In 1985, Sessions charged three civil rights workers—including Albert Turner, a former aide to Martin Luther King Jr. who led the mule wagon that carried King’s body through the streets of Atlanta in 1968—with voter fraud, for allegedly tampering with 14 absentee ballots. The three had been working in Alabama’s “Black Belt” counties, where black voter registration drives were beginning to bear fruit. Sessions’ decision to focus on these counties to the exclusion of others was criticized by civil rights advocates, who charged that Sessions was scrutinizing the black community, but overlooking similar violations among whites. Worst of all, the case was weak: the judge dismissed more than half of the charges for lack of evidence, and the jury took only three hours to acquit the defendants on the remainder.
The Senate Judiciary Committee, despite its Republican majority, rejected Sessions’ nomination by a vote of 10-8, only the second time that had happened in 48 years.
In 1993, seven years after the derailment of his judicial nomination, Sessions resigned as U.S. Attorney in order to allow the incoming Clinton administration to select a successor. Just two years later, Sessions was elected Alabama attorney general in 1995, serving in that post for just two years before winning election to the U.S. Senate—and subsequently a seat on the Judiciary Committee.
Sessions has been one of the Senate’s most conservative members. On every issue he will encounter as attorney general, he takes a far-right position. On immigration, for example, Sessions not only opposes a path for citizenship for undocumented residents, he wants to restrict legal immigration as well. He has opposed special visa programs sought for Silicon Valley and, in a May 2006 speech in the Senate, said, “Almost no one coming from the Dominican Republic to the United States is coming because they have a skill that would benefit us.”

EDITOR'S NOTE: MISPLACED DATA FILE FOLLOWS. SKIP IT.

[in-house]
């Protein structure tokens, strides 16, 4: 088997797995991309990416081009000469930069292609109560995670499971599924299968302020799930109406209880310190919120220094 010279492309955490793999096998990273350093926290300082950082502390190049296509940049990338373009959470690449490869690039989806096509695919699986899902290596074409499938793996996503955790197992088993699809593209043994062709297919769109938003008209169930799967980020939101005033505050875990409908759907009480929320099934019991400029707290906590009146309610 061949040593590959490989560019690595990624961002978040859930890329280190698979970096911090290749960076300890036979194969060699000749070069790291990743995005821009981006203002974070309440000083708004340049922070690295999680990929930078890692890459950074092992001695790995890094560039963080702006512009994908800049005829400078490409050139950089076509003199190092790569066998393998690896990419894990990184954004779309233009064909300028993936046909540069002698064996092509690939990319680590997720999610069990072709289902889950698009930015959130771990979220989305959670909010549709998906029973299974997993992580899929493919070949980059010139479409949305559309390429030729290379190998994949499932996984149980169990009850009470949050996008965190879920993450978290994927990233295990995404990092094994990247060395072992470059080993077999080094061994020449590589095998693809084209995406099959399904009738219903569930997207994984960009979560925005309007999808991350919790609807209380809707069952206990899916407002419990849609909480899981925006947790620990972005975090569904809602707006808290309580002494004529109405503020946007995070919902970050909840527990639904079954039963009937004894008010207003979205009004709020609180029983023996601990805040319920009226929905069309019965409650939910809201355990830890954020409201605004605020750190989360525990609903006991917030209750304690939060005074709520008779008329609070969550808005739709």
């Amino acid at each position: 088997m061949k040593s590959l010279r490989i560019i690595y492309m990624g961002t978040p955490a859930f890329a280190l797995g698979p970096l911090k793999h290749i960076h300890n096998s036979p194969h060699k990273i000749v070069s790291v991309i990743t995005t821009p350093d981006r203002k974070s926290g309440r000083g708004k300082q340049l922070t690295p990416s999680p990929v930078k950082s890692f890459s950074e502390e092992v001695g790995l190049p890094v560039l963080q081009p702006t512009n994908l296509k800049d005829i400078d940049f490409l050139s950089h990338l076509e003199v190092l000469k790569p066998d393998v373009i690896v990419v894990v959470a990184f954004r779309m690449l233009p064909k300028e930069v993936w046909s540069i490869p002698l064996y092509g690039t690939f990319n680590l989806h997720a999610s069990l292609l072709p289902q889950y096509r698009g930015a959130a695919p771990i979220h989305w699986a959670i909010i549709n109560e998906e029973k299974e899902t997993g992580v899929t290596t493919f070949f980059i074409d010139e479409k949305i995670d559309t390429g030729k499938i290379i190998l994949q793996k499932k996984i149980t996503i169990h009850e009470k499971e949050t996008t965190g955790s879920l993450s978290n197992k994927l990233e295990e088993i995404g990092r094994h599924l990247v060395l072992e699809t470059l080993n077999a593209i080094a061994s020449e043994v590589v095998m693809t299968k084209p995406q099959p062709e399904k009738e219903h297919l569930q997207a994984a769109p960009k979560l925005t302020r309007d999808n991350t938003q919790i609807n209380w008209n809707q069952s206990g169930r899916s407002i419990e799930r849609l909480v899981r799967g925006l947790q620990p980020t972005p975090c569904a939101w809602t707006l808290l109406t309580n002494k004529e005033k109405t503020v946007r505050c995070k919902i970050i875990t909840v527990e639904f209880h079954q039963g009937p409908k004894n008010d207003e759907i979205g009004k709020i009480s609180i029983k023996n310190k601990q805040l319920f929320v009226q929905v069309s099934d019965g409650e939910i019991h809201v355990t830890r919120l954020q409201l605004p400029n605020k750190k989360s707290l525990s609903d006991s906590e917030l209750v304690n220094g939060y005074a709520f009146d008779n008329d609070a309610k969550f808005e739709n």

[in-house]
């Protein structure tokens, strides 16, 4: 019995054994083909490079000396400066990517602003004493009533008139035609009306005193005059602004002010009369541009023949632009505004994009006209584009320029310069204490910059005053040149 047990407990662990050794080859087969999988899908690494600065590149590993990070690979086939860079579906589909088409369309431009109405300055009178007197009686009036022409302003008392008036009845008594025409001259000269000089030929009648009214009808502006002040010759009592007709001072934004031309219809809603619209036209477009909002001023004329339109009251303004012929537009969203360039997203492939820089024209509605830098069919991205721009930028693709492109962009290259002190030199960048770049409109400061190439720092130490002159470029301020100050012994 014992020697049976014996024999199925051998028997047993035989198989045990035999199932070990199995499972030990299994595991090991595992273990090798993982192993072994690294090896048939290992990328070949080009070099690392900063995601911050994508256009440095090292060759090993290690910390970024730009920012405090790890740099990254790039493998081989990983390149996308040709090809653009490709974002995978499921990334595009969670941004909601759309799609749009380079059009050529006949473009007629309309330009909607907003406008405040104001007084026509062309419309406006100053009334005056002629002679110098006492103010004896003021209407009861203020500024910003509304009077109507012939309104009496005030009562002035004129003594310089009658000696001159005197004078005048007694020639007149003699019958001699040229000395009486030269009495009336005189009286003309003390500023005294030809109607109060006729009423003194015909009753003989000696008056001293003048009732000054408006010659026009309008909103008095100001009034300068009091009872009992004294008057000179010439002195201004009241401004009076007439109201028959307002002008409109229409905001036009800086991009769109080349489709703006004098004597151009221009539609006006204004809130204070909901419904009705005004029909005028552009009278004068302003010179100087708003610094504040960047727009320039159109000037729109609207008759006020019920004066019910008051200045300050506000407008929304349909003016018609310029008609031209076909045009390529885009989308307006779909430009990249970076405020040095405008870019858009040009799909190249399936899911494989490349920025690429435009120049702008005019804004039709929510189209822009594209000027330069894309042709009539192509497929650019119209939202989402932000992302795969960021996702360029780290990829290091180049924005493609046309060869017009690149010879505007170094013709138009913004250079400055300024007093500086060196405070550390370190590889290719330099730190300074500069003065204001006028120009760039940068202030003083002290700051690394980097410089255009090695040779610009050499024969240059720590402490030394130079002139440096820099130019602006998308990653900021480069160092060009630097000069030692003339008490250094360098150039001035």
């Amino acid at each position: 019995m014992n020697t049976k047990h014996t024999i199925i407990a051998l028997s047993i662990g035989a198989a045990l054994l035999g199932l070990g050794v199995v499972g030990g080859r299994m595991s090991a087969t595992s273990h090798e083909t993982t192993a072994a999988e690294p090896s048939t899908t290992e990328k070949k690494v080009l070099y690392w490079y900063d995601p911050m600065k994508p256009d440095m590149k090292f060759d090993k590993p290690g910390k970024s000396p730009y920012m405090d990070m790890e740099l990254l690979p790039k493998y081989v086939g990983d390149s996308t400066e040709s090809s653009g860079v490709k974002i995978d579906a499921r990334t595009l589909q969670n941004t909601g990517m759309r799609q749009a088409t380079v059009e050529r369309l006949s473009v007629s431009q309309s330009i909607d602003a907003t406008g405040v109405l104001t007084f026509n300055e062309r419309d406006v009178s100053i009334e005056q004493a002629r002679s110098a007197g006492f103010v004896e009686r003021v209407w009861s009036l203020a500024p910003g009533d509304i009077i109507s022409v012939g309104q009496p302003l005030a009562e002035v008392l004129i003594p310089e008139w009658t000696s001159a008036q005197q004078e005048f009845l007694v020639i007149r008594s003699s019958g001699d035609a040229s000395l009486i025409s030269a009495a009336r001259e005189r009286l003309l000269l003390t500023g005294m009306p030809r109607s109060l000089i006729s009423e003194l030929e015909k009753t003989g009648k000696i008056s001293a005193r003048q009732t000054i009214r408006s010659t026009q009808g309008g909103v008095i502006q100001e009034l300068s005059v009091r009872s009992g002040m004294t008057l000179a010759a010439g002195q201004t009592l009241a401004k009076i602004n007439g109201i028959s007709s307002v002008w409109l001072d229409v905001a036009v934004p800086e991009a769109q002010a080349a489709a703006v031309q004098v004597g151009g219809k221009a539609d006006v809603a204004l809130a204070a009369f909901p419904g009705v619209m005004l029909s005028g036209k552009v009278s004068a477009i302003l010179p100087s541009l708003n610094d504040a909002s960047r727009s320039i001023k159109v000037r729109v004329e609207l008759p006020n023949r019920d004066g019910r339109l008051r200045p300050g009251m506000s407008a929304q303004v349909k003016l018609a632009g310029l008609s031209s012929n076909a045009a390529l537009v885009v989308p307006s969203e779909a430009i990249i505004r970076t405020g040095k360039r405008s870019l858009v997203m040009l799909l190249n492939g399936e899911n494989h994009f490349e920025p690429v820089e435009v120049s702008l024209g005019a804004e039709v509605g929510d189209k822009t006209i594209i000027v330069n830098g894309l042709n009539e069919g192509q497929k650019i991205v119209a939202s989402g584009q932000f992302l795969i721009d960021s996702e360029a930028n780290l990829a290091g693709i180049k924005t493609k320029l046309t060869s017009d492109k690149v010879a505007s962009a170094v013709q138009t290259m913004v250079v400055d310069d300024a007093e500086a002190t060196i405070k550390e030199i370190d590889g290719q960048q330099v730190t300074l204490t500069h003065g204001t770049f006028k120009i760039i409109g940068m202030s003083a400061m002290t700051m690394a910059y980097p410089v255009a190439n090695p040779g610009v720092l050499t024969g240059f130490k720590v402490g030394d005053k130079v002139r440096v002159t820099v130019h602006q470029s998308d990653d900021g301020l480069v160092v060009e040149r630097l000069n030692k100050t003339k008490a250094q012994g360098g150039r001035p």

Sessions opposes any civil rights protections for gay or transgender Americans, earning a 0 rating from the Human Rights Campaign. He voted for a constitutional amendment to ban same-sex marriage and voted against expanding hate crimes to include crimes against homosexuals.
Sessions is also anti-choice, and was one of only 37 Senators to vote against embryonic stem cell research, and one of only 22 who opposed the Violence Against Women Act reauthorization in 2013.
He strongly opposes the legalization of marijuana for any reason, stating that pot “is dangerous, you cannot play with it, it is not funny, it’s not something to laugh about...and good people don’t smoke marijuana.” He believes that marijuana is more dangerous that alcohol and that marijuana use leads to the abuse of other drugs.
Sessions has been a strong supporter of government surveillance methods and voted against the USA Freedom Act of 2015 that restricted the National Security Agency’s surveillance powers.
Although Sessions voted to confirm President Barack Obama’s choice of Eric Holder as attorney general, he voted against Holder’s replacement, Loretta Lynch.
Sessions and his wife, Mary, have two daughters and one son and seven granddaughters and three grandsons.
To Learn More:
Trump picks Sen. Jeff Sessions for attorney general (by Del Quentin Wilber and Lisa Mascaro, Los Angeles Times)
Jeff Sessions, as Attorney General, Could Overhaul Department He’s Skewered (by Eric Lichtblau, New York Times)
What they are saying about Jeff Sessions back home (by John Sharp, Alabama.com)
United States v. Wilcox County (Ala.) Board of Education (DOJ Trial Brief, 1966).
Transcript of Senate Hearings on Judicial Nomination of Jefferson Sessions III (1986)
The General Condition of the Alabama Negro (Student Non Violent Coordinating Committee, 1965).
Bus Ride to Justice (by Fred D. Gray, rev. ed., 2013).
This Bright Light of Ours: Stories from the Voting Rights Fight (by Maria Gitin, University of Alabama Press, 2014).